Review: La Nuova Musica sing the St John Passion at St George's by Helen Reid (9/10)
IT used to be the rule to field a large choir for performances of Bach's Passions. Now the pendulum has swung the other way and for an authentic performance, as in Bach's day, just a handful of singers are used.
La Nuova Musica, an ensemble dedicated to the recreation of Renaissance and Baroque music, fielded just eight singers for a work that has several big double choruses, meaning one voice per eight parts. And the St John Passion is full of fiery crowd scenes that need power and volume. Could eight voices make each part loud and clear?
In this case they certainly could, and the portrayal of the baying crowd calling for crucifixion was spine-tingling. The St John Passion is much more dramatic and economical than the St Matthew Passion, and it requires soloists and chorus to act several roles: the raging crowd, the sorrowing bystanders who sing the great chorales that are the backbone of the work, the bewildered disciples, and the story is told in recitative by the Evangelist who must act with his voice the familiar story.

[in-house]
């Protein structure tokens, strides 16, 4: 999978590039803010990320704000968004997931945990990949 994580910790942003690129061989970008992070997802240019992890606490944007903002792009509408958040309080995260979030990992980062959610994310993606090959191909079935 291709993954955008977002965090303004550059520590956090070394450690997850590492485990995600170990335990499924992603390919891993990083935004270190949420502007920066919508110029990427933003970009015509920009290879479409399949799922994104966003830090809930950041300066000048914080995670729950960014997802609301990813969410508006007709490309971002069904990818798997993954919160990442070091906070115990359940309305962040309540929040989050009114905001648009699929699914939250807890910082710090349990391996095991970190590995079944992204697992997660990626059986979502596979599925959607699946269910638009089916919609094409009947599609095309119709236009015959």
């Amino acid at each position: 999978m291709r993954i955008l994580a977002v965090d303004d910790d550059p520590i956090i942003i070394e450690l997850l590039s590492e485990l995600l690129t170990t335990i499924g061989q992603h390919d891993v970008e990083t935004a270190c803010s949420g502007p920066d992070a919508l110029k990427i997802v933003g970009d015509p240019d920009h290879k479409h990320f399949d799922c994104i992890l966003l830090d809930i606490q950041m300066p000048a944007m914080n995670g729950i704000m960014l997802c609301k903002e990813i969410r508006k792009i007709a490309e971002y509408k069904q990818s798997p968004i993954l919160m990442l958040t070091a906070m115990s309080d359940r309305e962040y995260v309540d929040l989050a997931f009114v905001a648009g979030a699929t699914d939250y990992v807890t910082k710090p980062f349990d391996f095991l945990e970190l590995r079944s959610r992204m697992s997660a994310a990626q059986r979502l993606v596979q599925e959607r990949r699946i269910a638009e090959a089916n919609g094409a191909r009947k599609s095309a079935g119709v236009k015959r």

Conductor David Bates and his small period orchestra, set a furious tempo right from the start, and kept an urgent pulse going, so that the fast exchanges between Pilate, Jesus and the crowd came over like a piece of music-theatre.
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The crispness and urgency of the continuo playing, the fine obbligato playing from the oboe, flute and viola da gamba, and the powerful well-articulated solo arias all gave the performance a strength and seriousness that stunned the audience into silence at the end of this journey through the Gospel of St John.
Of the soloists, tenor Simon Wall, as an urgent and dramatic narrator Evangelist, and silvery soprano August Hebbert stood out; occasionally the balance suffered with an over-loud bass line, but the tuning in the chorales and in the heart breaking final chorus was perfect.
This concert marked the start of St George's Baroque Festival, which runs in conjunction with BBC Radio 3, until March 29 with concerts, talks, and visits from leading Baroque ensembles. If this becomes a regular event, Nuova Musica should be booked again, right now.